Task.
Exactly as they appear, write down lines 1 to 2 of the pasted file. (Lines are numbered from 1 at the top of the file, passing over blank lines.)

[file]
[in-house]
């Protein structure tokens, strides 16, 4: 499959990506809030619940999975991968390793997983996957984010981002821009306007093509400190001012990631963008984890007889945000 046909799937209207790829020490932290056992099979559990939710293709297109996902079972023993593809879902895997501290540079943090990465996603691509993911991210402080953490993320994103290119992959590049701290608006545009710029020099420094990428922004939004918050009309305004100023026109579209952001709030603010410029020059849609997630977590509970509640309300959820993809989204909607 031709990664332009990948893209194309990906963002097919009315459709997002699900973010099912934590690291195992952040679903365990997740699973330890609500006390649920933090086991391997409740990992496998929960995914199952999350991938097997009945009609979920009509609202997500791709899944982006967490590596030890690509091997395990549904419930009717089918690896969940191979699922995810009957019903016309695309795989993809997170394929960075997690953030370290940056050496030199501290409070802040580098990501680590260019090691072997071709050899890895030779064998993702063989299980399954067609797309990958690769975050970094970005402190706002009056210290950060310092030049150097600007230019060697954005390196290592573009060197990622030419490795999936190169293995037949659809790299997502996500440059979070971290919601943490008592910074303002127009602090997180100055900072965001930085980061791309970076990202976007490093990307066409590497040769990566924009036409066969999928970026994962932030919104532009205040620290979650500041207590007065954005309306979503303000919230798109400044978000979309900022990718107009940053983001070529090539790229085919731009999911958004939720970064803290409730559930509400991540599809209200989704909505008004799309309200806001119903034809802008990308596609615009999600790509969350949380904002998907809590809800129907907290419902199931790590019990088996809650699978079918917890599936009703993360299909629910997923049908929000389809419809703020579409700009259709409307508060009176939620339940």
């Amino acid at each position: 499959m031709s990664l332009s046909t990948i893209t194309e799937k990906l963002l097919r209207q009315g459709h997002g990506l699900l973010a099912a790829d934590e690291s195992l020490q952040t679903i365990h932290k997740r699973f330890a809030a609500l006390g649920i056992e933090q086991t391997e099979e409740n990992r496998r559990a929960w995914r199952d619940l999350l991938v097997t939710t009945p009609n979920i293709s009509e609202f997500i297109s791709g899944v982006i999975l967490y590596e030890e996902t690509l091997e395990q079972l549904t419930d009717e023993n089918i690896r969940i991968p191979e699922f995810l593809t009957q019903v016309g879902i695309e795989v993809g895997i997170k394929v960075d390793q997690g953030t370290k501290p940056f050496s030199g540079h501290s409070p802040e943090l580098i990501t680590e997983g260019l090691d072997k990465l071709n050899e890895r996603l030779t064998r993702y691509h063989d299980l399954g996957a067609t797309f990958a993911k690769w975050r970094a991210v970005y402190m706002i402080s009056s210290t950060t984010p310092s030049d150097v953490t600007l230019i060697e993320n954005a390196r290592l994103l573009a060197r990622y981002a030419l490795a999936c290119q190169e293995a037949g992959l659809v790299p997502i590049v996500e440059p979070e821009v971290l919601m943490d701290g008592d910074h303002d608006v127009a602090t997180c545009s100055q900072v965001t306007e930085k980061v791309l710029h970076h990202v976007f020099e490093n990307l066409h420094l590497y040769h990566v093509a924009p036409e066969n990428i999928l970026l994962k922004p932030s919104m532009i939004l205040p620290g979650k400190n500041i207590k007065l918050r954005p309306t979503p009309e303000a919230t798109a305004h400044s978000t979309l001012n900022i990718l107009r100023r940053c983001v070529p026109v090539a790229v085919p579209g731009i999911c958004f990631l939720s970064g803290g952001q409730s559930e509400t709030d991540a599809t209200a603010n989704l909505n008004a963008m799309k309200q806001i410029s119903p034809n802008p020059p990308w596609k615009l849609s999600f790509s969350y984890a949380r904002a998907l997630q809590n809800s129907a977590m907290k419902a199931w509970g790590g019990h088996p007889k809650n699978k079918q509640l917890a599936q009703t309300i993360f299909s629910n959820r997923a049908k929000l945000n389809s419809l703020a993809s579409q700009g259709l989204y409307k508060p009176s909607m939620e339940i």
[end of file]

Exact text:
[in-house]
């Protein structure tokens, strides 16, 4: 499959990506809030619940999975991968390793997983996957984010981002821009306007093509400190001012990631963008984890007889945000 046909799937209207790829020490932290056992099979559990939710293709297109996902079972023993593809879902895997501290540079943090990465996603691509993911991210402080953490993320994103290119992959590049701290608006545009710029020099420094990428922004939004918050009309305004100023026109579209952001709030603010410029020059849609997630977590509970509640309300959820993809989204909607 031709990664332009990948893209194309990906963002097919009315459709997002699900973010099912934590690291195992952040679903365990997740699973330890609500006390649920933090086991391997409740990992496998929960995914199952999350991938097997009945009609979920009509609202997500791709899944982006967490590596030890690509091997395990549904419930009717089918690896969940191979699922995810009957019903016309695309795989993809997170394929960075997690953030370290940056050496030199501290409070802040580098990501680590260019090691072997071709050899890895030779064998993702063989299980399954067609797309990958690769975050970094970005402190706002009056210290950060310092030049150097600007230019060697954005390196290592573009060197990622030419490795999936190169293995037949659809790299997502996500440059979070971290919601943490008592910074303002127009602090997180100055900072965001930085980061791309970076990202976007490093990307066409590497040769990566924009036409066969999928970026994962932030919104532009205040620290979650500041207590007065954005309306979503303000919230798109400044978000979309900022990718107009940053983001070529090539790229085919731009999911958004939720970064803290409730559930509400991540599809209200989704909505008004799309309200806001119903034809802008990308596609615009999600790509969350949380904002998907809590809800129907907290419902199931790590019990088996809650699978079918917890599936009703993360299909629910997923049908929000389809419809703020579409700009259709409307508060009176939620339940």